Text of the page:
When purchasing a whole turkey, we would suggest the following pounds per number of guests:
Whole Turkey Buying Guide
For questions on larger parties, please contact us.
Yes. But without the aid of a blast freezer (used commercially to freeze at a very rapid rate), you may experience a slight loss in quality. Slow freezing increases ice-crystal formation, causing damage to muscle fiber and moisture loss.
|Food Item||Time Limit|
|Cooked turkey||3-4 days|
|Other cooked turkey dishes and gravy||3-4 days|
|Food Item||Time Limit|
|Turkey slices or pieces (plain)||About 4 months|
|Turkey slices in broth or gravy||6 months|
|Other cooked poultry dishes, stuffing and gravy||4-6 months|
Freezer storage times are for quality only. Frozen foods remain safe indefinitely.
There are two methods to thaw a frozen turkey:
Cold Water Thawing
Refrigerator Thawing Times
A thawed turkey can remain in the refrigerator for 1 or 2 days before cooking. Foods thawed in the refrigerator can be refrozen without cooking, but there may be some loss of quality.
Cold Water Thawing Times
A turkey thawed by the cold water method should be cooked immediately. After cooking, meat from the turkey can be refrozen.
Both wooden and plastic cutting boards can be washed in hot, soapy water or put in the dishwasher. Cutting boards wear out over time. You should replace any board that has developed hard-to-clean grooves or looks excessively worn.
Following three simple rules will go a long way toward keeping your family safe. First, raw poultry should always be refrigerated at or below 40° F. Second, it should be cooked properly to internal temperatures of at least 165° F, as determined by a meat thermometer. Third, all counters, utensils and surfaces that come in contact with the raw turkey and its juices should be washed with hot, soapy water.
Cross-contamination can occur when preparing raw poultry for cooking. Raw meat juices containing microorganisms can get on the countertop, on utensils, etc., and if not cleaned, may result in cross-contamination of the next item to come in contact with the counter or utensils (for example, salad materials—tomatoes, lettuce—or other items that may not be cooked).
Per the Food Safety and Inspection Service, use hot, soapy water and paper towels or clean cloths to wipe your kitchen surfaces or spills. Wash cutting boards, dishes and countertops with hot, soapy water after preparing each food item and before you go on to the next.
According to the Food Safety and Inspection Service of the USDA, all leftovers should be stored in shallow containers and refrigerated or frozen within two hours of cooking. Bacteria grow rapidly between the temperatures of 40° F and 140° F. After food is safely cooked, hot food must be kept hot at 140° F or warmer to prevent bacterial growth. Within two hours of cooking food or after it is removed from an appliance keeping it warm, leftovers must be refrigerated. Throw away all perishable foods that have been left in room temperature for more than two hours (one hour if the temperature is over 90° F, such as at an outdoor picnic during summer).
Cold perishable food, such as chicken salad or a platter of deli meats, should be kept at 40° F or below. When serving food at a buffet, keep food hot in chafing dishes, slow cookers, or warming trays. Keep food cold by nesting dishes in bowls of ice or use small serving trays and replace them often. Discard any cold leftovers that have been left out for more than 2 hours at room temperature (1 hour when the temperature is above 90 °F).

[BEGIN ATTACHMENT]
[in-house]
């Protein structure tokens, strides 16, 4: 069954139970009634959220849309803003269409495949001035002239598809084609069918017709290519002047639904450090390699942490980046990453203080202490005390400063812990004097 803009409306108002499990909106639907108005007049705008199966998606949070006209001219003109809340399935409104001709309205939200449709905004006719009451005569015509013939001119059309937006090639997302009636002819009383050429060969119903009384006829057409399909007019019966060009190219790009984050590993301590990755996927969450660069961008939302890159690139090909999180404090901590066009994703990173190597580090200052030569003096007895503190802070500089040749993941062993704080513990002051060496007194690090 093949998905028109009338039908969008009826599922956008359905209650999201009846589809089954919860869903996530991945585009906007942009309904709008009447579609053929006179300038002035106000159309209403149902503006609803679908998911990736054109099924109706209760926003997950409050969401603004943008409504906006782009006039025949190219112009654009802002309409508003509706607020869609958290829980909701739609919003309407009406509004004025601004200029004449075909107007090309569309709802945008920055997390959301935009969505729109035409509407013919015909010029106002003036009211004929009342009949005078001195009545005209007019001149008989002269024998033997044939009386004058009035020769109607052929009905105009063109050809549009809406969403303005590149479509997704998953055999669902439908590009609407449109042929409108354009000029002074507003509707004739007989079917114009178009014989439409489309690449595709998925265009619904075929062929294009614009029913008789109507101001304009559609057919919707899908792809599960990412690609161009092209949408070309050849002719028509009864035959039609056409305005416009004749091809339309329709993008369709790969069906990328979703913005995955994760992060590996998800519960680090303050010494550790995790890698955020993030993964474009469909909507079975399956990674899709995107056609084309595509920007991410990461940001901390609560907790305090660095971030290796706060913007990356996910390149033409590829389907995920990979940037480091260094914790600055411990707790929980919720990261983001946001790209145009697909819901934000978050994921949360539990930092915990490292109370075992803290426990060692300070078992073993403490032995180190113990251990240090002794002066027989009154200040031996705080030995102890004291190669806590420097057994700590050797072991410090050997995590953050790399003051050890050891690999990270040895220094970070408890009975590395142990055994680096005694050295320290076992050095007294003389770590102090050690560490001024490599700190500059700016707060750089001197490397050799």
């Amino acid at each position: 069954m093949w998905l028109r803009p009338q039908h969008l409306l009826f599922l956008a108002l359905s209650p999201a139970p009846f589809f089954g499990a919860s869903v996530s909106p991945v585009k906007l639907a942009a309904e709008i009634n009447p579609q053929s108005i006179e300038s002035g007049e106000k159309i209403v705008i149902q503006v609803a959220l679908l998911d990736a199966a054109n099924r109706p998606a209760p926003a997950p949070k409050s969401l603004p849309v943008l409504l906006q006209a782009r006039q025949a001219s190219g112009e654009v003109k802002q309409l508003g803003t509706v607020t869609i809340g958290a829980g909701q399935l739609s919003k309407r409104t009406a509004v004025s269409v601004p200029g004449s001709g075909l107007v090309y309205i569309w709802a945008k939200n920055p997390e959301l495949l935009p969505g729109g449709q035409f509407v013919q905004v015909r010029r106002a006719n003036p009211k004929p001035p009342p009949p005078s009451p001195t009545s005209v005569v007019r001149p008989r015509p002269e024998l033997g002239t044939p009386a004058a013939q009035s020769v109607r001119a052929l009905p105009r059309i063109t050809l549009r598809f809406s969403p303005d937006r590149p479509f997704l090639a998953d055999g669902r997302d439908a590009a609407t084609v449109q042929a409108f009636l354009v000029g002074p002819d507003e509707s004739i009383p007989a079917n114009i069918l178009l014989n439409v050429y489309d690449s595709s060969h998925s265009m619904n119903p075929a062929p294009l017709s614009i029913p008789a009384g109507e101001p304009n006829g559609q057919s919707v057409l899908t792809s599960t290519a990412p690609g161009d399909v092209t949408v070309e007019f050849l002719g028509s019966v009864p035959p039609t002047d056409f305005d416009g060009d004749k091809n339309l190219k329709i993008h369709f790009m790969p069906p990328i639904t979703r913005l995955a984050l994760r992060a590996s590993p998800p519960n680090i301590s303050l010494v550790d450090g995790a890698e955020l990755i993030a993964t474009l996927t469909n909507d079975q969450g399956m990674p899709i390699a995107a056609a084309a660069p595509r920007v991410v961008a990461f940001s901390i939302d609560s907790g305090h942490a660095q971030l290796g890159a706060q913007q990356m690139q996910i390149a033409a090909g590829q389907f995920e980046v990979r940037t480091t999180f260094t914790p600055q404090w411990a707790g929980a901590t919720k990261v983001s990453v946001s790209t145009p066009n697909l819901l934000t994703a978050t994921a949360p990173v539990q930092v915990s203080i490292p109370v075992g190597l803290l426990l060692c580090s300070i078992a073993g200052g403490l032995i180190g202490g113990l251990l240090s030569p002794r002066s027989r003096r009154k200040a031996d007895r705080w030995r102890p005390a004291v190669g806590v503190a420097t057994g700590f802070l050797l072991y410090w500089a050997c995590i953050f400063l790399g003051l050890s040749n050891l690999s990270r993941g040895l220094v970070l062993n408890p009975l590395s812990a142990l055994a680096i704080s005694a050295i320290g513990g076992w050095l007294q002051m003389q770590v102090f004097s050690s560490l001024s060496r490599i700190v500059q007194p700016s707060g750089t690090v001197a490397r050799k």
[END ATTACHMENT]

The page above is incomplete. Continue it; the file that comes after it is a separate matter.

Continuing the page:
When a fresh turkey or turkey breast is purchased and frozen by the consumer in a home freezer, it should be used within one year for best results. (Source: FSIS/USDA)
When a fresh turkey or turkey breast is purchased and frozen by the consumer in a home freezer, it should be used within one year for best quality (Source: FSIS/USDA). When freezing fresh poultry, do note that without the aid of a blast freezer (used commercially to freeze at a very rapid rate), you may experience a slight loss in quality. Slow freezing increases ice-crystal formation, which can negatively affect the quality of your fresh turkey.
When refrigerated at temperatures between 36 – 40 degrees (or cooler), fresh turkey should be wholesome through the “sell by” date listed on the tag. However, because home refrigerators are not typically as consistent at holding temperature as commercial grade refrigerated systems, we suggest you cook or freeze your turkey within 4 – 5 days of purchase (not to exceed use by date) to ensure highest quality and freshness.
No. At room temperature, hazardous bacterial growth may have occurred after that length of time. You should dispose of the turkey.
Eating Within 2 hours?
Keep the food hot. Keeping food warm is not enough. Harmful bacteria multiply fastest between 40 and 140° F.
Set oven temperature high enough to keep the turkey at 140° F or above. Use a food thermometer to check. Stuffing and side dishes must also stay hot (at 140° F or above). Covering with foil will help keep the food moist.
Eating Much Later?
It’s not a good idea to keep food hot longer than two hours. It is better if you:
Turkeys can be kept in the freezer for a year without issue. The problem that arises with product in the freezer isn’t a food safety concern but more of a quality concern. Oxidation takes place over time and can result in off flavors.